What materials and technologies are unique to the Ovation? 
"The chassis sandwiches Panzerholz, a high-tech wood laminate, between two sheets of machined aluminum. Panzerholz machines similarly to steel, has a high rigidity-to-mass ratio, a low Q, and a wideband resonant signature. This means it does not ring, and its sonic signature is rich and full. Because Clearaudio has to machine out space in the Panzerholz plinth for the platter bearing, motor, and armboard, they fill the rest of the cavity with a rubber damping tile filled with stainless-steel shot. This adds mass and damping. The Ovation is the least expensive Clearaudio turntable using Panzerholz."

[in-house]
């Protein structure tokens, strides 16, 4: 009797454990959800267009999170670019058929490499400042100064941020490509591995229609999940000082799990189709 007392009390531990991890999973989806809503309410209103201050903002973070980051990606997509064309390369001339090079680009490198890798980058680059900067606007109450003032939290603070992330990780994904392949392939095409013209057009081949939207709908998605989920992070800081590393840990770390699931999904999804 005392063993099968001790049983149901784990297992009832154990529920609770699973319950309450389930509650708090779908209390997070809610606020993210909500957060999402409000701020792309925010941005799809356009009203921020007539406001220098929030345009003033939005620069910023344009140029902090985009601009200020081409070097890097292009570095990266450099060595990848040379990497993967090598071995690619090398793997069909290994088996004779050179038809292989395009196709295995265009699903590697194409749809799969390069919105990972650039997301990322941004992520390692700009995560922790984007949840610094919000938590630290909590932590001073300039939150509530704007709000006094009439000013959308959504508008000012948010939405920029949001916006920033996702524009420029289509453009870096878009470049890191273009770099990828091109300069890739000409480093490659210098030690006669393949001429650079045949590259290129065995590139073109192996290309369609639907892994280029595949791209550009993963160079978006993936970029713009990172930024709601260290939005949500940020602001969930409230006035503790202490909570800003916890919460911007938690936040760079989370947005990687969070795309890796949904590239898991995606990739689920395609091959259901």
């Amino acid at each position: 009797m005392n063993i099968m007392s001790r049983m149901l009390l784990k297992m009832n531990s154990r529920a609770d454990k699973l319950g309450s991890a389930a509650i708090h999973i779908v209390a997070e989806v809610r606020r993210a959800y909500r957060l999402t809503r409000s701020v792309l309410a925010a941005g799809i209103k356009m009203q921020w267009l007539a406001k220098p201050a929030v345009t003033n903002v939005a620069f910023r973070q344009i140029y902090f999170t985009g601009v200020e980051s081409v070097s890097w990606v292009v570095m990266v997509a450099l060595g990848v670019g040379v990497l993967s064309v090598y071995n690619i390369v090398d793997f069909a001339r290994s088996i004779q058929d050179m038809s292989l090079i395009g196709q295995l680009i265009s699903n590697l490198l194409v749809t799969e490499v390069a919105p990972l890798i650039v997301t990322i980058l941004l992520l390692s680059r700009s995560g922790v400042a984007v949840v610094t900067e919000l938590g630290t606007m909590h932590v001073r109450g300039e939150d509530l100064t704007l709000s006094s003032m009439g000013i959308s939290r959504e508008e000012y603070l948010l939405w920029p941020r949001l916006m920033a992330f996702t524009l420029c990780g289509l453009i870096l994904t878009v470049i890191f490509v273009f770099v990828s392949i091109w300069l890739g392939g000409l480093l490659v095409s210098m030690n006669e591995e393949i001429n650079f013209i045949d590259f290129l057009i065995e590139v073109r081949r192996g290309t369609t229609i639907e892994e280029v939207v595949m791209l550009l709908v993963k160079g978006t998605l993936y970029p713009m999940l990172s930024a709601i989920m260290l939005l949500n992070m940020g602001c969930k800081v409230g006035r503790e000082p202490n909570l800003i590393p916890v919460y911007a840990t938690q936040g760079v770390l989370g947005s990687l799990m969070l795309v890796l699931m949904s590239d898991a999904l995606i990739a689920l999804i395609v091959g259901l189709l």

The Ovation's motor is said to have some unique features. What are they? 
"The motor on the Ovation features what we call an Optical Speed Control. An infrared sensor is mounted on the top of the plinth, and the metal subplatter has a fine strobe pattern inlaid on its bottom. The sensor monitors platter speed to regulate speed accuracy in the presence of stylus drag. The sensor reads the rotating platter speed via the strobe and, via a servo, tells the motor how to quickly compensate for speed accuracy. If you look at a vinyl record, soft passages are very small, fine groove modulations, while dynamic passages and crescendos are more widely spaced grooves. These large grooves can cause small speed variations, which are often perceived as soundstage collapse or glare. The speed accuracy also has benefits for piano and choral music, where pitch accuracy is paramount.